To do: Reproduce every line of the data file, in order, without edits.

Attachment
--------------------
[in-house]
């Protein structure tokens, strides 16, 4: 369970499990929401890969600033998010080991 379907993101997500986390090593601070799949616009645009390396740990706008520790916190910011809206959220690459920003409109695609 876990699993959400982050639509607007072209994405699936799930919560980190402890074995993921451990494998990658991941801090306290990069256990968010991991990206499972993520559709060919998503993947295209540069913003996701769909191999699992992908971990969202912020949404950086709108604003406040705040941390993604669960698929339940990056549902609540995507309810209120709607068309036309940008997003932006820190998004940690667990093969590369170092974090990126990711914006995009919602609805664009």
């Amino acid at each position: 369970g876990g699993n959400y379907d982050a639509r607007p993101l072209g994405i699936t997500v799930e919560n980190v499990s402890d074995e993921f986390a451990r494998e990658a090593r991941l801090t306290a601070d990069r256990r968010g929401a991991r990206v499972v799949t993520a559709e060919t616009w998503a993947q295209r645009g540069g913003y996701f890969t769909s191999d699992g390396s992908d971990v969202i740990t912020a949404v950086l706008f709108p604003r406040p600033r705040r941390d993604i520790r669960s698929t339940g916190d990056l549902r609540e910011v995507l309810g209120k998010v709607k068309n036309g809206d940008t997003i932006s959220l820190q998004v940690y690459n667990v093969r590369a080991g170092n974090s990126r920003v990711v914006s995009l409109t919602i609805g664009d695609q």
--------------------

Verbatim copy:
[in-house]
């Protein structure tokens, strides 16, 4: 369970499990929401890969600033998010080991 379907993101997500986390090593601070799949616009645009390396740990706008520790916190910011809206959220690459920003409109695609 876990699993959400982050639509607007072209994405699936799930919560980190402890074995993921451990494998990658991941801090306290990069256990968010991991990206499972993520559709060919998503993947295209540069913003996701769909191999699992992908971990969202912020949404950086709108604003406040705040941390993604669960698929339940990056549902609540995507309810209120709607068309036309940008997003932006820190998004940690667990093969590369170092974090990126990711914006995009919602609805664009």
């Amino acid at each position: 369970g876990g699993n959400y379907d982050a639509r607007p993101l072209g994405i699936t997500v799930e919560n980190v499990s402890d074995e993921f986390a451990r494998e990658a090593r991941l801090t306290a601070d990069r256990r968010g929401a991991r990206v499972v799949t993520a559709e060919t616009w998503a993947q295209r645009g540069g913003y996701f890969t769909s191999d699992g390396s992908d971990v969202i740990t912020a949404v950086l706008f709108p604003r406040p600033r705040r941390d993604i520790r669960s698929t339940g916190d990056l549902r609540e910011v995507l309810g209120k998010v709607k068309n036309g809206d940008t997003i932006s959220l820190q998004v940690y690459n667990v093969r590369a080991g170092n974090s990126r920003v990711v914006s995009l409109t919602i609805g664009d695609q």